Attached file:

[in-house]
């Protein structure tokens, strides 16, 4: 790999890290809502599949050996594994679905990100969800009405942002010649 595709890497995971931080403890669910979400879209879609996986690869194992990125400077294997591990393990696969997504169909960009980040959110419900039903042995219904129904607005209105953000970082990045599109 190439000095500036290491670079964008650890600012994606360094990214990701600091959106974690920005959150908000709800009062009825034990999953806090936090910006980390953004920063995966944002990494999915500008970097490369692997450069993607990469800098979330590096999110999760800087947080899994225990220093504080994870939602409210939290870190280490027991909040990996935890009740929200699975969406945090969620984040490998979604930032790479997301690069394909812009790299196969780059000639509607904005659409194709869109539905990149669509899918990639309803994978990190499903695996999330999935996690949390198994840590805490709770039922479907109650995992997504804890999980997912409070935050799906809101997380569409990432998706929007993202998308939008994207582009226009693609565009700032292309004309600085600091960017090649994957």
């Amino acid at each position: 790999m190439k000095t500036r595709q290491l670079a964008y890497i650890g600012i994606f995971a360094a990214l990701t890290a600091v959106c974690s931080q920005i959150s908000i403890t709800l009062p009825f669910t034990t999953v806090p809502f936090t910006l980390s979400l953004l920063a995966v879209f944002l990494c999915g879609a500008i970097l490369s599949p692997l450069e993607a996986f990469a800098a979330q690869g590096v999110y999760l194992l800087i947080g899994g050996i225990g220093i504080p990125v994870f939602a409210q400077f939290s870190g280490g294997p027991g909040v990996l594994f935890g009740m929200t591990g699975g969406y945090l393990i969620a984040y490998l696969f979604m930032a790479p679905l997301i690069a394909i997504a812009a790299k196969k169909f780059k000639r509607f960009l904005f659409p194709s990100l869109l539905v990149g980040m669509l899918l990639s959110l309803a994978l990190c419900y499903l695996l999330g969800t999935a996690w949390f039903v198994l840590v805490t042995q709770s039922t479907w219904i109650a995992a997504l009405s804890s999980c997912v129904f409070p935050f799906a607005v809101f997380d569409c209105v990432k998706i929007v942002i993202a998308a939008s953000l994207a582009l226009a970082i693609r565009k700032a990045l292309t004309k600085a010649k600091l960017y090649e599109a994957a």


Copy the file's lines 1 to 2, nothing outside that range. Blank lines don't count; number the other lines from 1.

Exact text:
[in-house]
């Protein structure tokens, strides 16, 4: 790999890290809502599949050996594994679905990100969800009405942002010649 595709890497995971931080403890669910979400879209879609996986690869194992990125400077294997591990393990696969997504169909960009980040959110419900039903042995219904129904607005209105953000970082990045599109 190439000095500036290491670079964008650890600012994606360094990214990701600091959106974690920005959150908000709800009062009825034990999953806090936090910006980390953004920063995966944002990494999915500008970097490369692997450069993607990469800098979330590096999110999760800087947080899994225990220093504080994870939602409210939290870190280490027991909040990996935890009740929200699975969406945090969620984040490998979604930032790479997301690069394909812009790299196969780059000639509607904005659409194709869109539905990149669509899918990639309803994978990190499903695996999330999935996690949390198994840590805490709770039922479907109650995992997504804890999980997912409070935050799906809101997380569409990432998706929007993202998308939008994207582009226009693609565009700032292309004309600085600091960017090649994957």